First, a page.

1920-1952: minority governments

For 30 years, minority governments were the norm in Victoria. Parties formed, dissolved and splintered. Among this constant change, the first woman was elected to Parliament and compulsory voting was introduced.


21 October – Harry Lawson holds office but loses majority.


30 August – Lawson returns to government but is replaced by Alexander Peacock in April 1924.


26 June – First election in which women were able to stand as candidates.

George Prendergast (Labor) elected in a minority government.

November - Prendergast replaced by John Allan (Country-National Coalition).


9 April – First election in which voting was compulsory for the Lower House.

Edmond Hogan (Labor) elected.

Replaced in 1928 by William McPherson (National).


30 November – Hogan returned to office in a minority government.


14 May – Sir Stanley Argyle (United Australia – Country Coalition) elected.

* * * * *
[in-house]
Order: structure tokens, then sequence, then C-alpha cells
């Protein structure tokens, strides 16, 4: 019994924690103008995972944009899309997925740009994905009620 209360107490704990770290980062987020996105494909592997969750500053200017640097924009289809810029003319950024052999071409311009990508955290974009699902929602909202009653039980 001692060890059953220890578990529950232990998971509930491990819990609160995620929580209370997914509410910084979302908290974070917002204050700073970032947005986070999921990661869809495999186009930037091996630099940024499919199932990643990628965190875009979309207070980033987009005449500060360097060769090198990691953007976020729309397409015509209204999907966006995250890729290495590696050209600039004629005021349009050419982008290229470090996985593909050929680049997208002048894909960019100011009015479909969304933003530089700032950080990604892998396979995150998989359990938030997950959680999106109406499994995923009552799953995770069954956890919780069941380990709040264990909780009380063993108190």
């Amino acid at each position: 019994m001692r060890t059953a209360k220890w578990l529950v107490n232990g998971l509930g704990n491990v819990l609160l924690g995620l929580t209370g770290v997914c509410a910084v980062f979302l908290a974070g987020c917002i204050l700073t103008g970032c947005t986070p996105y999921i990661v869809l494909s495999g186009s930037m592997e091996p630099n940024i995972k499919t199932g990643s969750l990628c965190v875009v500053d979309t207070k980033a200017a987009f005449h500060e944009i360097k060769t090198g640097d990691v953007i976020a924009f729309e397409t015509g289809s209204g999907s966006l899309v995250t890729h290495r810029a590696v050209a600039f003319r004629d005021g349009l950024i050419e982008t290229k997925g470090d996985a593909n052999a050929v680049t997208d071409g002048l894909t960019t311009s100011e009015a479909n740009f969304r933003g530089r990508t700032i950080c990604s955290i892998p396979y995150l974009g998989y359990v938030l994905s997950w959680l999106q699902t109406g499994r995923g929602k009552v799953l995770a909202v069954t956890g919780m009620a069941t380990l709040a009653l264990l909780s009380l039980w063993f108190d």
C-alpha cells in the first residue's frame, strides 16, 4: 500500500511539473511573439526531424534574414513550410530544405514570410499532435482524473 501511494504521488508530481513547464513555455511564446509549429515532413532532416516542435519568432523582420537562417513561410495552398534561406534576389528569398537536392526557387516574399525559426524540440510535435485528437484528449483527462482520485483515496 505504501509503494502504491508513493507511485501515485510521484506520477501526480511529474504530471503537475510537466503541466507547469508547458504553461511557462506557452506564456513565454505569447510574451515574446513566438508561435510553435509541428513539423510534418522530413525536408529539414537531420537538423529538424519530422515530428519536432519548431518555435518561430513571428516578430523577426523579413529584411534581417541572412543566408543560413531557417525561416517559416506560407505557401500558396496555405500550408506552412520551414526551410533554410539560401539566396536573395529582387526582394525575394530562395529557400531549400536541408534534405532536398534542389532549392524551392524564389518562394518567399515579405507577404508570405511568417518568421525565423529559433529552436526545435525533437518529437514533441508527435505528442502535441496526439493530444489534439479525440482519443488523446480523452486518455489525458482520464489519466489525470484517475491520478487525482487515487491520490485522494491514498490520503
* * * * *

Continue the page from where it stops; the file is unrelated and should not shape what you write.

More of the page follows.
In the Allandale District by-election, Lady Millie Peacock becomes the first woman elected to the Lower House.


2 March – Compulsory voting introduced for the Upper House.

United Australia-Country Party coalition dissolved a month after the election and Albert Dunstan (Country Party) formed a minority government with Labor support.

Re-elected in minority government  1937, 1940 and 1943.

Replaced briefly by John Cain senior in 1943 and replaced in 1945 by Ian McFarlan.


10 November – John Cain senior (Labor) minority government elected.


8 November – Thomas Hollway (Liberal-Country coalition) government elected.

1948 – coalition dissolved and Hollway continues as premier of a minority Liberal government.


13 May – John McDonald (Country Party) forms minority government with Labor support.


6 December – after a period of instability, John Cain senior (Labor) elected. Cain’s government was to be the first Labor majority government in Victoria’s history.